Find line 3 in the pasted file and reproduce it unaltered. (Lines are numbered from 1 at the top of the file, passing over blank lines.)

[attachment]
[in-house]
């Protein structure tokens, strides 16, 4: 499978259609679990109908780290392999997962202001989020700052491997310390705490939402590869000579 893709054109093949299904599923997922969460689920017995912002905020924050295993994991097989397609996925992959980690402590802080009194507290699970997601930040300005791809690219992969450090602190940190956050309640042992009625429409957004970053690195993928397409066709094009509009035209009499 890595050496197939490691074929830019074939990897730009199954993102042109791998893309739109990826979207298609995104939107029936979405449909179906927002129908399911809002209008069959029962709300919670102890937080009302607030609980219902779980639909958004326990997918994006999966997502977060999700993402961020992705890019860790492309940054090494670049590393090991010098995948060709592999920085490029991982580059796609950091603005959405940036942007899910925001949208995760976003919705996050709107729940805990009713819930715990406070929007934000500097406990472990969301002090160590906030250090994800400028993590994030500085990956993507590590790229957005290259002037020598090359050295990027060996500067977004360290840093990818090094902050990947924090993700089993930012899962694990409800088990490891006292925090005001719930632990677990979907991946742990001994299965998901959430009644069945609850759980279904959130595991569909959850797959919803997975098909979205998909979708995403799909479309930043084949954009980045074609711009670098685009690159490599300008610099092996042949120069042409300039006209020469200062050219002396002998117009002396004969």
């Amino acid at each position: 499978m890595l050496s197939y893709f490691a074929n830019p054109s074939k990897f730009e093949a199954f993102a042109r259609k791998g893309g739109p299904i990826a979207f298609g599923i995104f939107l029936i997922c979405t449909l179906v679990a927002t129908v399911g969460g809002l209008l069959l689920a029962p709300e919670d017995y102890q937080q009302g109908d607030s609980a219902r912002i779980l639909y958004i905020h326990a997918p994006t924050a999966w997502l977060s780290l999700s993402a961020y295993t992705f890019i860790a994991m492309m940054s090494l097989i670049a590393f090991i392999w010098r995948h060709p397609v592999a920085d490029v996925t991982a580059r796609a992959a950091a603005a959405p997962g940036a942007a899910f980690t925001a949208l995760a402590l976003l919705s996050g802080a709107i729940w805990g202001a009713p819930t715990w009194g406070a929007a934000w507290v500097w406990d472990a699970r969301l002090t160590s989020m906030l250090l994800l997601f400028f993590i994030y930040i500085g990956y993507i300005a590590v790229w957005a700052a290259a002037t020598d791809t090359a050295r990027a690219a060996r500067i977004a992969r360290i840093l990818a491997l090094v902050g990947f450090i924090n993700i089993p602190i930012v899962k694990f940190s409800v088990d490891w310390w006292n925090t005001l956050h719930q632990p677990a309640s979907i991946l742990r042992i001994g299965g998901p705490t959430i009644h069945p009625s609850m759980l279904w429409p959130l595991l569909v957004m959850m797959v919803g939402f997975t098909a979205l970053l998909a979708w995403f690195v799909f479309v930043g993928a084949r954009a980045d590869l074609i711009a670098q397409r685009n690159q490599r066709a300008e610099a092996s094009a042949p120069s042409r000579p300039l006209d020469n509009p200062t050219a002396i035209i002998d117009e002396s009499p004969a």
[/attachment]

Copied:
């Amino acid at each position: 499978m890595l050496s197939y893709f490691a074929n830019p054109s074939k990897f730009e093949a199954f993102a042109r259609k791998g893309g739109p299904i990826a979207f298609g599923i995104f939107l029936i997922c979405t449909l179906v679990a927002t129908v399911g969460g809002l209008l069959l689920a029962p709300e919670d017995y102890q937080q009302g109908d607030s609980a219902r912002i779980l639909y958004i905020h326990a997918p994006t924050a999966w997502l977060s780290l999700s993402a961020y295993t992705f890019i860790a994991m492309m940054s090494l097989i670049a590393f090991i392999w010098r995948h060709p397609v592999a920085d490029v996925t991982a580059r796609a992959a950091a603005a959405p997962g940036a942007a899910f980690t925001a949208l995760a402590l976003l919705s996050g802080a709107i729940w805990g202001a009713p819930t715990w009194g406070a929007a934000w507290v500097w406990d472990a699970r969301l002090t160590s989020m906030l250090l994800l997601f400028f993590i994030y930040i500085g990956y993507i300005a590590v790229w957005a700052a290259a002037t020598d791809t090359a050295r990027a690219a060996r500067i977004a992969r360290i840093l990818a491997l090094v902050g990947f450090i924090n993700i089993p602190i930012v899962k694990f940190s409800v088990d490891w310390w006292n925090t005001l956050h719930q632990p677990a309640s979907i991946l742990r042992i001994g299965g998901p705490t959430i009644h069945p009625s609850m759980l279904w429409p959130l595991l569909v957004m959850m797959v919803g939402f997975t098909a979205l970053l998909a979708w995403f690195v799909f479309v930043g993928a084949r954009a980045d590869l074609i711009a670098q397409r685009n690159q490599r066709a300008e610099a092996s094009a042949p120069s042409r000579p300039l006209d020469n509009p200062t050219a002396i035209i002998d117009e002396s009499p004969a």